In a special meeting of the Human Rights Council in Geneva to review progress on achieving the 17 Sustainable Development Goals (SDGs) of the 2030 Agenda, Michelle Bachelet insisted that “overall, we are not on track” to meet its ambitious aims:
It is a promise extended to people previously locked out of development: the marginalized, disempowered and excluded communities - UN rights chief Michelle Bachelet on the 2030 Agenda
“The 2030 Agenda is a commitment to achieve greater international cooperation for a more equitable international order,” she said. “But above all, it is a promise extended to people previously locked out of development: the marginalized, disempowered and excluded communities; the millions of women, racial, religious and caste minorities, indigenous peoples, migrants, persons with disabilities, Roma and the poor.”
Acknowledging “tremendous progress in some countries” on tackling extreme poverty; mortality rates for the under-fives; and promoting education, particularly in Asia; Ms. Bachelet listed numerous obstacles that continue to prevent fair development for all.
Women’s inequality is a major impediment, she insisted, along with hunger, war and climate change.
44,000 each day forced to flee
“Conflicts are destroying people's lives, hopes and ability to earn a decent livelihood in the places they were born,” she said. “44,400 people are forced to flee their homes every day because of conflict or persecution. Climate change is generating overwhelming environmental disasters, which devastate basic infrastructure and exacerbate tensions and conflicts.”
Questioning whether the world’s nations were meeting the “great goal” of leaving no-one behind by 2030, the UN rights chief cited International Labour Organization (ILO) data, which indicated a growing gap between the rich and poor, despite workers’ higher productivity.
“With just 12 years left to 2030, we need a greater sense of urgency about achieving the Agenda's promise to the world's people,” she said, before explaining that the outcomes of the Human Rights Council meeting would contribute to the work of the High-Level Political Forum (HLPF) at the UN in New York in July - the organization’s central platform for follow-up and review of the 2030 Agenda for Sustainable Development.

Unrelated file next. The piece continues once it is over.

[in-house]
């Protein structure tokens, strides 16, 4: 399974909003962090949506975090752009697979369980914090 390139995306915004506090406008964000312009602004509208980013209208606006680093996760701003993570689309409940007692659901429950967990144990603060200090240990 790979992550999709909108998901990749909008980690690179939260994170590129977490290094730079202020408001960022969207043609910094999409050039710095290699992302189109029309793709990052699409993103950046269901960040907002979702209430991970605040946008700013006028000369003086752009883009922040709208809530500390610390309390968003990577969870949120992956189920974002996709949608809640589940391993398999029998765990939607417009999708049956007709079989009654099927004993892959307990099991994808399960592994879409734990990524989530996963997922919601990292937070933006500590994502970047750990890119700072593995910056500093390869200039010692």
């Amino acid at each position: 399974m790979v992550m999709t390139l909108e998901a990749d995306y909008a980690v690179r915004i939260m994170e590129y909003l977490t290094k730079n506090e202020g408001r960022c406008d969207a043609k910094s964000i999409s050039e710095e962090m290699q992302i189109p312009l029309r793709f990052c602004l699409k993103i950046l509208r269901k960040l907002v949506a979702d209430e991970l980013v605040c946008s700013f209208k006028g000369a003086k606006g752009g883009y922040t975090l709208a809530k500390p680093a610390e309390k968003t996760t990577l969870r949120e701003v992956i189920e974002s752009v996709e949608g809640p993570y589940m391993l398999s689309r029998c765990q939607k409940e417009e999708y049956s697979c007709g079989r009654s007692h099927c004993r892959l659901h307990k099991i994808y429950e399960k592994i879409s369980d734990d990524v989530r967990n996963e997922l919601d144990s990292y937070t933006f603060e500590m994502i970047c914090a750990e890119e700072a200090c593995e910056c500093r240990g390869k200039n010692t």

Equalities widening everywhere
At Ms Bachelet’s side, former High Commissioner for Human Rights Mary Robinson echoed the need to address widening inequalities “both between and within countries”, insisting that wealth and opportunities were “increasingly concentrating in the hands of the few”.
Such inequalities, create winners and losers, Ms Robinson maintained, serving to “catalyse social unrest, deepen divides and increase xenophobia; all major concerns for the realisation of rights”.
Ms Robinson, who heads a “climate justice” foundation which seeks to protect the rights of people who are affected by climate change, noted its impact on vulnerable communities.
“When dams flood the land of indigenous people, mining pollutes local water supplies and infrastructure projects displace impoverished communities, development efforts are being realised at the expense of the realisation of human rights for all,” she said.
Governments in many parts of the world were “failing to provide essential services”, Ms Robinson continued, “including access to healthcare, education, quality housing, sanitation or drinking water with little accountability. Populations are routinely denied access to information and justice; this must change. Human rights norms constitute a bulwark against incoherent and unequal progress towards the SDGs and should be used as such.”
After calling for Governments to link their efforts to limit global warming with implementation of the 2030 Agenda for rights-based sustainable development, Ms Robinson highlighted how the Human Rights Council had showed what was possible, by tasking its subsidiary bodies and investigators to incorporate the sustainable development goals into their reports.
“I urge all states and other actors to make use of the synergies between human rights and the 2030 Agenda,” she said, “by integrating development reporting with human rights reporting, and by working closely with rights holders, national human rights institution and equality bodies to ensure transparent and effective approaches.”